“Do you know what disagreeable thing has happened? Another will by that old woman, executed five years ago, has been found. She bequeaths half of her property to a monastery, and the other half, in equal shares, to her two companions.”

Tchitchikoff was taken aback.

“But that will is—nonsense! It signifies nothing. It is set aside by the second one,” said he.

“But it is not stated in the second will that the former one is thereby annulled.”

“That is taken for granted. The first is annulled by the last. This is folly. The first will is utterly void. I am well acquainted with the wishes of the deceased. I was with her. Who signed this other will? Who were the witnesses?”

“It was duly witnessed in court. The witnesses were the ex-judge Burmiloff, and Khavanoff.”

“That’s bad,” thought Tchitchikoff. “Khavanoff is said to be an honest man. As for Burmiloff he is a venerable hypocrite, who reads the Apostles in church on festival days. But nonsense! nonsense!” he said aloud, and he immediately felt sufficient firmness to face anything. “I know better than that. I was present at the last moments of the dead woman’s life. I know all about it better than anybody else. I am ready to take my personal oath.”

These words and his air of decision for the moment reassured Lyenitzuin. The latter was very much excited, and had begun to suspect that there might have been some sort of fraud on Tchitchikoff’s part in connection with the will. He now reproached himself for his suspicions. Tchitchikoff’s readiness to take his oath was a plain indication of the reverse. We do not know whether Pavel Ivanovitch would actually have had the audacity to take his oath on the Gospel; but, at all events, he was audacious enough to say that he would.

“Make yourself easy on that score,” he added. “I will consult a lawyer on this matter. Nothing must be attributed to you. You must keep entirely clear of this affair. But I can stay in the town as long as it suits me.”

Tchitchikoff immediately ordered his carriage to be brought to the door, and betook himself to a lawyer’s. This lawyer was a man of extraordinary experience. He had fallen under the jurisdiction of the court fifteen years previously, but he had so managed that it had been utterly impossible to prevent him practising his profession. Everybody was perfectly well aware of the fact that he had deserved transportation half a dozen times. He was suspected to the last degree in every quarter, but it was impossible to produce plain and convincing proofs. There really was something uncanny about him, and he might have been boldly proclaimed as a wizard if the history which we are transcribing referred to an uncivilised epoch.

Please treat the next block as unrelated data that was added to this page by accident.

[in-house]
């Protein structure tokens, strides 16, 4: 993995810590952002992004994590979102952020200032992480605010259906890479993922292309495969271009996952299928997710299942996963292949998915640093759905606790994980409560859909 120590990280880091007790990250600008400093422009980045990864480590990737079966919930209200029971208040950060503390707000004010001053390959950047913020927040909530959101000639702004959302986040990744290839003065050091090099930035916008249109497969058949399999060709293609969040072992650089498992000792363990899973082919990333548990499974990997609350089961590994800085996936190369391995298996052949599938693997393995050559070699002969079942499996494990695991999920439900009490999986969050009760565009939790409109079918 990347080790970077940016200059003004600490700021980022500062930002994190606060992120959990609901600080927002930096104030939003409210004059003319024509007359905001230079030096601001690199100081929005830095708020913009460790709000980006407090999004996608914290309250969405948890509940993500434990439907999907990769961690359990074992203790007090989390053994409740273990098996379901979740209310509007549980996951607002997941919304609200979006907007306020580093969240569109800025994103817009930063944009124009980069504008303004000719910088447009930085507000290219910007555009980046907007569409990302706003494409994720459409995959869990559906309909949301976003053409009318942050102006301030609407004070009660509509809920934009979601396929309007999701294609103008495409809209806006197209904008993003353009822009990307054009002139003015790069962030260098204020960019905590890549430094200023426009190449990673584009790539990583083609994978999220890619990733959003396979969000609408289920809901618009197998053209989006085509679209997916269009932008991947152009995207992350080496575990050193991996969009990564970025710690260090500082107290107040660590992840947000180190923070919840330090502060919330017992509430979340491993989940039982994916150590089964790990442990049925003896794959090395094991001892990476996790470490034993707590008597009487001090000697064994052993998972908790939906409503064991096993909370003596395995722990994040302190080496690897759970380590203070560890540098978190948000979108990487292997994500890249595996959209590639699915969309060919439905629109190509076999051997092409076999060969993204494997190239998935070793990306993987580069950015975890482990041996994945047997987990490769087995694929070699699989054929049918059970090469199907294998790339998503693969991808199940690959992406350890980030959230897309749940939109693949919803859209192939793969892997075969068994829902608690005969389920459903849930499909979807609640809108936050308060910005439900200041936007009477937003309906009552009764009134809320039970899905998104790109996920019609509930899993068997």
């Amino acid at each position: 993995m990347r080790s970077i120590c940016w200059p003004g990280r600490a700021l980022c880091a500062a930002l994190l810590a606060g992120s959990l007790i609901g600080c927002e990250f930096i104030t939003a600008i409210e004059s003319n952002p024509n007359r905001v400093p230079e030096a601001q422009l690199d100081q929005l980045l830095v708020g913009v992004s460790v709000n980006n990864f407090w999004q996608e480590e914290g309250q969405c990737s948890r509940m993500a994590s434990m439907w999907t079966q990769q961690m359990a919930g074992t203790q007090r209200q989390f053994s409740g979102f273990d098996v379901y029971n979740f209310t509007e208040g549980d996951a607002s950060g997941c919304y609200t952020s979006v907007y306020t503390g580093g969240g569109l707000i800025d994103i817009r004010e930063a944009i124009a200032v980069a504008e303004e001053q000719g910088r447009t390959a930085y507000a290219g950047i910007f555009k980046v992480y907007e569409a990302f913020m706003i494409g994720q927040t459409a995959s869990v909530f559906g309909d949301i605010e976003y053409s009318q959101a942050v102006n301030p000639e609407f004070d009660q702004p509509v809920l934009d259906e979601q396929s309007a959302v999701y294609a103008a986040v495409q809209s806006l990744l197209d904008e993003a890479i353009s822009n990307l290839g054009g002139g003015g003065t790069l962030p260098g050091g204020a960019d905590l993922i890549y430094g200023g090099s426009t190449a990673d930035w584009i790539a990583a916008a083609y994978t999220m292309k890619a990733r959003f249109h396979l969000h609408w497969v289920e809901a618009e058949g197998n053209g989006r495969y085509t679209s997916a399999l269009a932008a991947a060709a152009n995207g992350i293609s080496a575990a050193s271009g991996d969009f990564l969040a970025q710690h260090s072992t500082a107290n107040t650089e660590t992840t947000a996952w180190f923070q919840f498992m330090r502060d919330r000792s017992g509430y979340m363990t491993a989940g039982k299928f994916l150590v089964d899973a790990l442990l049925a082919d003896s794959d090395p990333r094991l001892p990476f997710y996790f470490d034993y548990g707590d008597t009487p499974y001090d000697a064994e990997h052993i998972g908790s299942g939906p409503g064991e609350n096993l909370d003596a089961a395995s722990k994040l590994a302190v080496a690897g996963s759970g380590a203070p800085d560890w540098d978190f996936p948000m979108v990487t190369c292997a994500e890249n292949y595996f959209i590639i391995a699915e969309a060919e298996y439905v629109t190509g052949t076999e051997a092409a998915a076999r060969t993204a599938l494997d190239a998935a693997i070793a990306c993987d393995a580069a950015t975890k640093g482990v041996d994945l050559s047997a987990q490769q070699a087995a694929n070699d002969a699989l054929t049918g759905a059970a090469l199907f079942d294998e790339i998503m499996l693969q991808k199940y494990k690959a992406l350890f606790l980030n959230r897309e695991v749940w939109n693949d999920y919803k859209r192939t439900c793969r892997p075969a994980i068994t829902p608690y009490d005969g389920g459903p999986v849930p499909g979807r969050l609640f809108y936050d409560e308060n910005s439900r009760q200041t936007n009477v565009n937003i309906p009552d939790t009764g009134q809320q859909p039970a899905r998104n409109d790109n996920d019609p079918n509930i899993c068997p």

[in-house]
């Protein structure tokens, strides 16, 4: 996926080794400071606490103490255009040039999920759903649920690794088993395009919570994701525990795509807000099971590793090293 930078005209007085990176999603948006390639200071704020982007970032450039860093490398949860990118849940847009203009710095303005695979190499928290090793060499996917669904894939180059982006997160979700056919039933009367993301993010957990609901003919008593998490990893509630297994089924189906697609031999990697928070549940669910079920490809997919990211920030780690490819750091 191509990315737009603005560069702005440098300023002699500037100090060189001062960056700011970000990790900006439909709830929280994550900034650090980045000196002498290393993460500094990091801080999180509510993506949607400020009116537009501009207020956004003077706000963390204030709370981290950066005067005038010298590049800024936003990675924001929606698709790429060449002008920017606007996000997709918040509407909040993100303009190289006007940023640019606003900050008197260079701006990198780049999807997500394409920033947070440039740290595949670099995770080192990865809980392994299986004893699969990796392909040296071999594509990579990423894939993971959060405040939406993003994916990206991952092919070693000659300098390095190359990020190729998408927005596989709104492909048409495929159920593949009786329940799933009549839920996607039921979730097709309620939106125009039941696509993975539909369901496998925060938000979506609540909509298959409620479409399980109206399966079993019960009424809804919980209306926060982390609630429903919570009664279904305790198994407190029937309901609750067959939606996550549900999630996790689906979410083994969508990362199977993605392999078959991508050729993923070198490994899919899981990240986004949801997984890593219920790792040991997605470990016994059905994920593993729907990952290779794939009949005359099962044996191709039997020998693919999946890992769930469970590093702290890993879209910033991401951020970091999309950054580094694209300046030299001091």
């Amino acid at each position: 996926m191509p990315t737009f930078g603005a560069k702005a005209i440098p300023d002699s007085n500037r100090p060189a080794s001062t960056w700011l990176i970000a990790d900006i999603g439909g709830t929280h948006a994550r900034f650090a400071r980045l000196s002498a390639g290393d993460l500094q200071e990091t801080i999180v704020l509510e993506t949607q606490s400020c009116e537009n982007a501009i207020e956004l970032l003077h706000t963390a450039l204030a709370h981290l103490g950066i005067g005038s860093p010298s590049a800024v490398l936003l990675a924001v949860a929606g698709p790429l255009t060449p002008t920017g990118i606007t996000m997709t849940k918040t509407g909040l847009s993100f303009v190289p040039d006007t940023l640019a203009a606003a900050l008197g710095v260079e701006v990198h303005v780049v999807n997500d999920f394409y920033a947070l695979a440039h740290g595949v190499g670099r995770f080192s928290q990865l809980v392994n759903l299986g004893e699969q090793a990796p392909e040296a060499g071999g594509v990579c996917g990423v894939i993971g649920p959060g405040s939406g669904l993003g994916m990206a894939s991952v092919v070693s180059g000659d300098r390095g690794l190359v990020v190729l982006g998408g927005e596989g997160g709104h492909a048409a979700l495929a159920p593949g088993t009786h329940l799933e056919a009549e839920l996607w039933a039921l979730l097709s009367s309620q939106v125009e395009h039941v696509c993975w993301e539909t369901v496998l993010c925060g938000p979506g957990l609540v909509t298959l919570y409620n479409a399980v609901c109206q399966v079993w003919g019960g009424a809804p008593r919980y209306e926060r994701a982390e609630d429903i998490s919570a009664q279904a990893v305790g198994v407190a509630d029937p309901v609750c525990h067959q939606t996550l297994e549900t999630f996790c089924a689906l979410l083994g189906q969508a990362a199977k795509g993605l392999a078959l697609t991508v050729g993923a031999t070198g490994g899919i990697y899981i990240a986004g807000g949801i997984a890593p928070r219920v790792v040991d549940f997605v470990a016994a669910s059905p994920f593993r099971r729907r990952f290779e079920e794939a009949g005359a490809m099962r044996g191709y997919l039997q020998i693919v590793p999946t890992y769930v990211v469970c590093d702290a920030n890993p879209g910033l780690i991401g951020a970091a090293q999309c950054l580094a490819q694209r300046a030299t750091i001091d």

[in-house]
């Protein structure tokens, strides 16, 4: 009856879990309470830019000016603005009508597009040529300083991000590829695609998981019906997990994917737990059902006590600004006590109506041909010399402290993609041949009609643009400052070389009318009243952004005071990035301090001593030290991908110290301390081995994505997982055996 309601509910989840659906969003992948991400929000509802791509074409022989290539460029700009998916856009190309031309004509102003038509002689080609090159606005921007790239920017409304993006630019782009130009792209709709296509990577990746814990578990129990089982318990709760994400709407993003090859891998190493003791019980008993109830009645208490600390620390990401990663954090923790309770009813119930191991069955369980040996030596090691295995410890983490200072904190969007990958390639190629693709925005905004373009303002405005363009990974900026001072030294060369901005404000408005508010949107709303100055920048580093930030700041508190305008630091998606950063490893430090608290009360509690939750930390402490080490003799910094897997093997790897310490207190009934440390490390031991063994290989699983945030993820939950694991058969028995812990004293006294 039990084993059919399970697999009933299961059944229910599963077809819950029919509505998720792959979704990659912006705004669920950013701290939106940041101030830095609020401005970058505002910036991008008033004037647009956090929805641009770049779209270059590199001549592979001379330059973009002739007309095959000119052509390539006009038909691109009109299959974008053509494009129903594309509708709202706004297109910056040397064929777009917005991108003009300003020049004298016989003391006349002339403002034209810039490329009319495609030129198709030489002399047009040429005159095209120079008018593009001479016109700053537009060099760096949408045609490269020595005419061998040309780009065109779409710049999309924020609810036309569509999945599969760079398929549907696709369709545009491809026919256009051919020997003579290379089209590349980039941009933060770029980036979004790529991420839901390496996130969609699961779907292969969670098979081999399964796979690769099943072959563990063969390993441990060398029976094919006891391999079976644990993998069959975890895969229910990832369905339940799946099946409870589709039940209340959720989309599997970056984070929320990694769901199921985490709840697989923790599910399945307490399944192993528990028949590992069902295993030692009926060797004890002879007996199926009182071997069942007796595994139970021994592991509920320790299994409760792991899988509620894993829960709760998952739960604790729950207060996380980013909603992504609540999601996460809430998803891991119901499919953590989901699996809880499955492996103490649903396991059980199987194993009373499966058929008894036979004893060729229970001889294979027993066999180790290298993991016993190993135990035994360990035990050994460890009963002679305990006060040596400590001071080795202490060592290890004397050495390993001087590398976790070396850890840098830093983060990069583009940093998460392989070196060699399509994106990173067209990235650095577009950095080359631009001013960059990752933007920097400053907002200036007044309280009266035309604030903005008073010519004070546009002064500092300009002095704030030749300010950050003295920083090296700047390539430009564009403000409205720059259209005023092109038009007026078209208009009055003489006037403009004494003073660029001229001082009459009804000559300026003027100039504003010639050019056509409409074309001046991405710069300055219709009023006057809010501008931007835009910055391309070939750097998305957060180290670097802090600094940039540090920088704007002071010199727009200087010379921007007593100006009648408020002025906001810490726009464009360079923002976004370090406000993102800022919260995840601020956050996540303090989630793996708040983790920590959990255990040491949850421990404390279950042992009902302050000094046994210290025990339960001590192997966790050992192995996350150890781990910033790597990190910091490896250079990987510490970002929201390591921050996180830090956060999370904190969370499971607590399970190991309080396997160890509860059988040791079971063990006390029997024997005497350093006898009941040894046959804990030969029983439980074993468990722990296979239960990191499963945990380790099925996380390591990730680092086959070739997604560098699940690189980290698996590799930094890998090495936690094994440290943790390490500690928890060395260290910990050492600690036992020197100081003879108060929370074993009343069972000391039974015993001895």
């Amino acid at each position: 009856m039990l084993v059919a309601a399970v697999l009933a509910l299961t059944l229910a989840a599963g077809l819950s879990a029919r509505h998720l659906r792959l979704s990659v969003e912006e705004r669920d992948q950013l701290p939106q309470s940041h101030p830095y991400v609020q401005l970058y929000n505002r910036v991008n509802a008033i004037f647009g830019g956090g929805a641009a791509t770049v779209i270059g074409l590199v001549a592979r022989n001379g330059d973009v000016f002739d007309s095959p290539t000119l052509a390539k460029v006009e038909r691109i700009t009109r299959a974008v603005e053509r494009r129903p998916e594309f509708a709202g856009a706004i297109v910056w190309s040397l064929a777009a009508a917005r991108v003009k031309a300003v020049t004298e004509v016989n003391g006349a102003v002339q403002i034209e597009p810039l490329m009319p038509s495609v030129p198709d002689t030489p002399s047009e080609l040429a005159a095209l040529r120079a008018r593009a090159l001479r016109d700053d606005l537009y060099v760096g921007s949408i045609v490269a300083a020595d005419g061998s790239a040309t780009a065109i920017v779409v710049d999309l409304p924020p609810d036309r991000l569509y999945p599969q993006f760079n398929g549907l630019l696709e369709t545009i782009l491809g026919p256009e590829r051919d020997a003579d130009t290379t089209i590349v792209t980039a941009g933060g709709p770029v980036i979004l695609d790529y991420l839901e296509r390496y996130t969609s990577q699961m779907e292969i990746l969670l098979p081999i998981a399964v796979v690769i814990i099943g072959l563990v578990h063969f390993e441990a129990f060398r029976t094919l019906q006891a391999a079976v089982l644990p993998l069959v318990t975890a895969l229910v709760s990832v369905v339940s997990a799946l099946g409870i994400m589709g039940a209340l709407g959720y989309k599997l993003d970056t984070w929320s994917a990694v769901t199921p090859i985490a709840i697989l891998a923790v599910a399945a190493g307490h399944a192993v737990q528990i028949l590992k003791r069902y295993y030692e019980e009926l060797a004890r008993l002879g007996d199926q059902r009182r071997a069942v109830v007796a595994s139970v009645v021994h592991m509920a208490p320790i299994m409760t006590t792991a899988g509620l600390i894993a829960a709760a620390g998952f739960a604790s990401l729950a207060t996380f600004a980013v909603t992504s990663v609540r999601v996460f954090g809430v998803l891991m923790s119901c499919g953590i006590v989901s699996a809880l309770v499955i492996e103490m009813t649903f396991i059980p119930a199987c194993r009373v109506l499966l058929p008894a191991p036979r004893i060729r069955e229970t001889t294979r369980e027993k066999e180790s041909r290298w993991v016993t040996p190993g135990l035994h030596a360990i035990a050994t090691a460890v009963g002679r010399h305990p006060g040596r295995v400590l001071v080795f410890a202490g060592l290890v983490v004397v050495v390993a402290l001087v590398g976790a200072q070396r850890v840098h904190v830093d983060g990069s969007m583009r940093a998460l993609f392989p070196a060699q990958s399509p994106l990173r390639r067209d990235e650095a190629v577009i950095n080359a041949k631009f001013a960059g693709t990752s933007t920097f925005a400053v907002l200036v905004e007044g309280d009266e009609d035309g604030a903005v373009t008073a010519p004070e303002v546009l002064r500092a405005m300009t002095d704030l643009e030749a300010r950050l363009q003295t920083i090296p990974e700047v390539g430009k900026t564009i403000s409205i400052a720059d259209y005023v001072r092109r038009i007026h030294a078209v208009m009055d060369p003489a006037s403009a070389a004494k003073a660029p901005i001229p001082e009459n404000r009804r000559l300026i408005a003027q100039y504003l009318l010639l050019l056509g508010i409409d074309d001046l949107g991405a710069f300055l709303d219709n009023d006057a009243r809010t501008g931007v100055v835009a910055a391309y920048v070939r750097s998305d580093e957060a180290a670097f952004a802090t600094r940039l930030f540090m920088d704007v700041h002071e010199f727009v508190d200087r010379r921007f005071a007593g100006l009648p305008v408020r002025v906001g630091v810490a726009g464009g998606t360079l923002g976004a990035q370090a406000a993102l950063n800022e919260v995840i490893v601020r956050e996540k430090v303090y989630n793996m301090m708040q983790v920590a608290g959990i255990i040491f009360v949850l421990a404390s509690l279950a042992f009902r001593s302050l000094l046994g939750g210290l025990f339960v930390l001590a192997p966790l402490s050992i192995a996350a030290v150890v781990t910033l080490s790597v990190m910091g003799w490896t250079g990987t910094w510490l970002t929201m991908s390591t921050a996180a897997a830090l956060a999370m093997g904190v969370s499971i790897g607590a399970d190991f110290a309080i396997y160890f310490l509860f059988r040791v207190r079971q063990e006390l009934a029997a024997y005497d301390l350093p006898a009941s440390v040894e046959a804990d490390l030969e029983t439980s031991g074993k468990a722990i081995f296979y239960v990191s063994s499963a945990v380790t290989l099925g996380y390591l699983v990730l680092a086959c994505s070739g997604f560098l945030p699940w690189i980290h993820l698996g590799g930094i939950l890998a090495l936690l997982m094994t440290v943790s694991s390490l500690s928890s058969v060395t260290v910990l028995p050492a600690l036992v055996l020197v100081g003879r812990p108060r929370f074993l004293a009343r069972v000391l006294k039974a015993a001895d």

The lawyer amazed Tchitchikoff by the coolness of his demeanour and the filthiness of his dressing- gown, which presented a complete contrast to the handsome mahogany furniture, the gilt clock under a glass shade, the chandelier which peeped forth from the chintz cover protecting it, and all the other objects which surrounded him, and which bore the stamp of European civilisation.

Nothing daunted, however, by the dubious appearance of the lawyer, Tchitchikoff explained the perplexing points of the matter in hand, and sketched a seductive perspective of the gratitude which would infallibly follow sound counsel and assistance.

The jurisconsult replied to this with allusions to the transitory character of all earthly things, and with much art he allowed it to be understood that a stork in the heavens signified nothing with him providing he had a tomtit in the hand.

  By PanEris using Melati.

Previous chapter/page Back Home Email this Search Discuss Bookmark Next chapter/page
Copyright: All texts on Bibliomania are © Bibliomania.com Ltd, and may not be reproduced in any form without our written permission. See our FAQ for more details.